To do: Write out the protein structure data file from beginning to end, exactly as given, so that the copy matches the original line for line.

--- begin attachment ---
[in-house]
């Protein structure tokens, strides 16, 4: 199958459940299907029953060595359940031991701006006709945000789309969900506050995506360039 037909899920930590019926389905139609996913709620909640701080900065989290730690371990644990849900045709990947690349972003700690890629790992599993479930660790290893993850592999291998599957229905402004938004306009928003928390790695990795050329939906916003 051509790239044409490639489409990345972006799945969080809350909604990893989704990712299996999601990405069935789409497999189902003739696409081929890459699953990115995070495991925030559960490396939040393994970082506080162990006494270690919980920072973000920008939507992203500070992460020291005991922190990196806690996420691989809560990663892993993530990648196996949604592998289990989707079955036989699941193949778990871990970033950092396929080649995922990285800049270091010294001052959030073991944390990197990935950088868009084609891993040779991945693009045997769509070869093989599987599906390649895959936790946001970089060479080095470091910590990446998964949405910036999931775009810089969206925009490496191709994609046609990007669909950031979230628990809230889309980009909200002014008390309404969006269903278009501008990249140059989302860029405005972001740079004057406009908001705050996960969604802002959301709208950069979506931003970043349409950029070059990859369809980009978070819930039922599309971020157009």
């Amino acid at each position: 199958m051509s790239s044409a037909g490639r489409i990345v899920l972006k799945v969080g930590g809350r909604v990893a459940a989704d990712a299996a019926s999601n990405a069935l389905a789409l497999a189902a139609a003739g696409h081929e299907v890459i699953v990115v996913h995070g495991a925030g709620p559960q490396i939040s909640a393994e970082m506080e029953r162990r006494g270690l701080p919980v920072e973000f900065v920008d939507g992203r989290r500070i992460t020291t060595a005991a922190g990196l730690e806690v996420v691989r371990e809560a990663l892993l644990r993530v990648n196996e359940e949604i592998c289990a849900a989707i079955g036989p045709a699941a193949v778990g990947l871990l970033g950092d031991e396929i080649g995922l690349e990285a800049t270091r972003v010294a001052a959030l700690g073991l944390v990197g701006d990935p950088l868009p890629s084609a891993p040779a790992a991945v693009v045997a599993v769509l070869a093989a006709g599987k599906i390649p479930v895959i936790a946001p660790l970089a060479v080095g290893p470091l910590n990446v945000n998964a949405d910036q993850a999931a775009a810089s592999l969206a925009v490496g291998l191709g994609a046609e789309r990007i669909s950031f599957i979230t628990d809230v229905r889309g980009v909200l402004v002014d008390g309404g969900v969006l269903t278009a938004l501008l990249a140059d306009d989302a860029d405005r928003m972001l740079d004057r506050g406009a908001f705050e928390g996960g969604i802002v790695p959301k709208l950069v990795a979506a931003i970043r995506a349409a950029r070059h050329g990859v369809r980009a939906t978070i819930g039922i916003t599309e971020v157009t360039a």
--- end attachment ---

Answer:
[in-house]
């Protein structure tokens, strides 16, 4: 199958459940299907029953060595359940031991701006006709945000789309969900506050995506360039 037909899920930590019926389905139609996913709620909640701080900065989290730690371990644990849900045709990947690349972003700690890629790992599993479930660790290893993850592999291998599957229905402004938004306009928003928390790695990795050329939906916003 051509790239044409490639489409990345972006799945969080809350909604990893989704990712299996999601990405069935789409497999189902003739696409081929890459699953990115995070495991925030559960490396939040393994970082506080162990006494270690919980920072973000920008939507992203500070992460020291005991922190990196806690996420691989809560990663892993993530990648196996949604592998289990989707079955036989699941193949778990871990970033950092396929080649995922990285800049270091010294001052959030073991944390990197990935950088868009084609891993040779991945693009045997769509070869093989599987599906390649895959936790946001970089060479080095470091910590990446998964949405910036999931775009810089969206925009490496191709994609046609990007669909950031979230628990809230889309980009909200002014008390309404969006269903278009501008990249140059989302860029405005972001740079004057406009908001705050996960969604802002959301709208950069979506931003970043349409950029070059990859369809980009978070819930039922599309971020157009």
């Amino acid at each position: 199958m051509s790239s044409a037909g490639r489409i990345v899920l972006k799945v969080g930590g809350r909604v990893a459940a989704d990712a299996a019926s999601n990405a069935l389905a789409l497999a189902a139609a003739g696409h081929e299907v890459i699953v990115v996913h995070g495991a925030g709620p559960q490396i939040s909640a393994e970082m506080e029953r162990r006494g270690l701080p919980v920072e973000f900065v920008d939507g992203r989290r500070i992460t020291t060595a005991a922190g990196l730690e806690v996420v691989r371990e809560a990663l892993l644990r993530v990648n196996e359940e949604i592998c289990a849900a989707i079955g036989p045709a699941a193949v778990g990947l871990l970033g950092d031991e396929i080649g995922l690349e990285a800049t270091r972003v010294a001052a959030l700690g073991l944390v990197g701006d990935p950088l868009p890629s084609a891993p040779a790992a991945v693009v045997a599993v769509l070869a093989a006709g599987k599906i390649p479930v895959i936790a946001p660790l970089a060479v080095g290893p470091l910590n990446v945000n998964a949405d910036q993850a999931a775009a810089s592999l969206a925009v490496g291998l191709g994609a046609e789309r990007i669909s950031f599957i979230t628990d809230v229905r889309g980009v909200l402004v002014d008390g309404g969900v969006l269903t278009a938004l501008l990249a140059d306009d989302a860029d405005r928003m972001l740079d004057r506050g406009a908001f705050e928390g996960g969604i802002v790695p959301k709208l950069v990795a979506a931003i970043r995506a349409a950029r070059h050329g990859v369809r980009a939906t978070i819930g039922i916003t599309e971020v157009t360039a």